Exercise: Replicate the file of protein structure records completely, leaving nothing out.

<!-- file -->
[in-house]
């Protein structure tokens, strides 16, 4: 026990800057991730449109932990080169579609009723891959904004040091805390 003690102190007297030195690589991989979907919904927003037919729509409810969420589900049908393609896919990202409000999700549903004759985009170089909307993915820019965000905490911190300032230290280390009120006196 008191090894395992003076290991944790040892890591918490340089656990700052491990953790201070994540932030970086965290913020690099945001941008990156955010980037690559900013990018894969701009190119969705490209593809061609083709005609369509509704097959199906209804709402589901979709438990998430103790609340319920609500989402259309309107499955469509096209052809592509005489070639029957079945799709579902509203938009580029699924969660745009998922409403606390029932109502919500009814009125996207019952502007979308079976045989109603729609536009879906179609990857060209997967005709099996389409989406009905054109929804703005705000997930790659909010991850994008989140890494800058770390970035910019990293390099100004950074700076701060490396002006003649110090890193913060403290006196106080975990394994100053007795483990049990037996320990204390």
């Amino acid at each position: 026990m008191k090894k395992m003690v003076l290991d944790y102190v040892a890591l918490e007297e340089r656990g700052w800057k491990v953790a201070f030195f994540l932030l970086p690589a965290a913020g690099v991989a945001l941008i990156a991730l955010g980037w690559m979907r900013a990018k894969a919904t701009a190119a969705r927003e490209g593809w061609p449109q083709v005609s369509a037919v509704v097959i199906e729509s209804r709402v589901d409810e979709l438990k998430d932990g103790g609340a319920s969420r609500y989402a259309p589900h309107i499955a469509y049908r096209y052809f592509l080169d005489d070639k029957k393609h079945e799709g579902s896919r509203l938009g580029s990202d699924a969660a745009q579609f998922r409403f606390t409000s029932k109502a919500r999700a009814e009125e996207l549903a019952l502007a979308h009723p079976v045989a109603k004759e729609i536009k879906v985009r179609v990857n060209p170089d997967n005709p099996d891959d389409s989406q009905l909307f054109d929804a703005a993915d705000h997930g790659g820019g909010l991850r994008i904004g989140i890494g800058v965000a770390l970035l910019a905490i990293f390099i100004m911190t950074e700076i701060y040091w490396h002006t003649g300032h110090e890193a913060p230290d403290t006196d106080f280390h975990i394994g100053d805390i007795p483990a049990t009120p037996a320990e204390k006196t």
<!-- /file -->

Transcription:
[in-house]
């Protein structure tokens, strides 16, 4: 026990800057991730449109932990080169579609009723891959904004040091805390 003690102190007297030195690589991989979907919904927003037919729509409810969420589900049908393609896919990202409000999700549903004759985009170089909307993915820019965000905490911190300032230290280390009120006196 008191090894395992003076290991944790040892890591918490340089656990700052491990953790201070994540932030970086965290913020690099945001941008990156955010980037690559900013990018894969701009190119969705490209593809061609083709005609369509509704097959199906209804709402589901979709438990998430103790609340319920609500989402259309309107499955469509096209052809592509005489070639029957079945799709579902509203938009580029699924969660745009998922409403606390029932109502919500009814009125996207019952502007979308079976045989109603729609536009879906179609990857060209997967005709099996389409989406009905054109929804703005705000997930790659909010991850994008989140890494800058770390970035910019990293390099100004950074700076701060490396002006003649110090890193913060403290006196106080975990394994100053007795483990049990037996320990204390």
């Amino acid at each position: 026990m008191k090894k395992m003690v003076l290991d944790y102190v040892a890591l918490e007297e340089r656990g700052w800057k491990v953790a201070f030195f994540l932030l970086p690589a965290a913020g690099v991989a945001l941008i990156a991730l955010g980037w690559m979907r900013a990018k894969a919904t701009a190119a969705r927003e490209g593809w061609p449109q083709v005609s369509a037919v509704v097959i199906e729509s209804r709402v589901d409810e979709l438990k998430d932990g103790g609340a319920s969420r609500y989402a259309p589900h309107i499955a469509y049908r096209y052809f592509l080169d005489d070639k029957k393609h079945e799709g579902s896919r509203l938009g580029s990202d699924a969660a745009q579609f998922r409403f606390t409000s029932k109502a919500r999700a009814e009125e996207l549903a019952l502007a979308h009723p079976v045989a109603k004759e729609i536009k879906v985009r179609v990857n060209p170089d997967n005709p099996d891959d389409s989406q009905l909307f054109d929804a703005a993915d705000h997930g790659g820019g909010l991850r994008i904004g989140i890494g800058v965000a770390l970035l910019a905490i990293f390099i100004m911190t950074e700076i701060y040091w490396h002006t003649g300032h110090e890193a913060p230290d403290t006196d106080f280390h975990i394994g100053d805390i007795p483990a049990t009120p037996a320990e204390k006196t």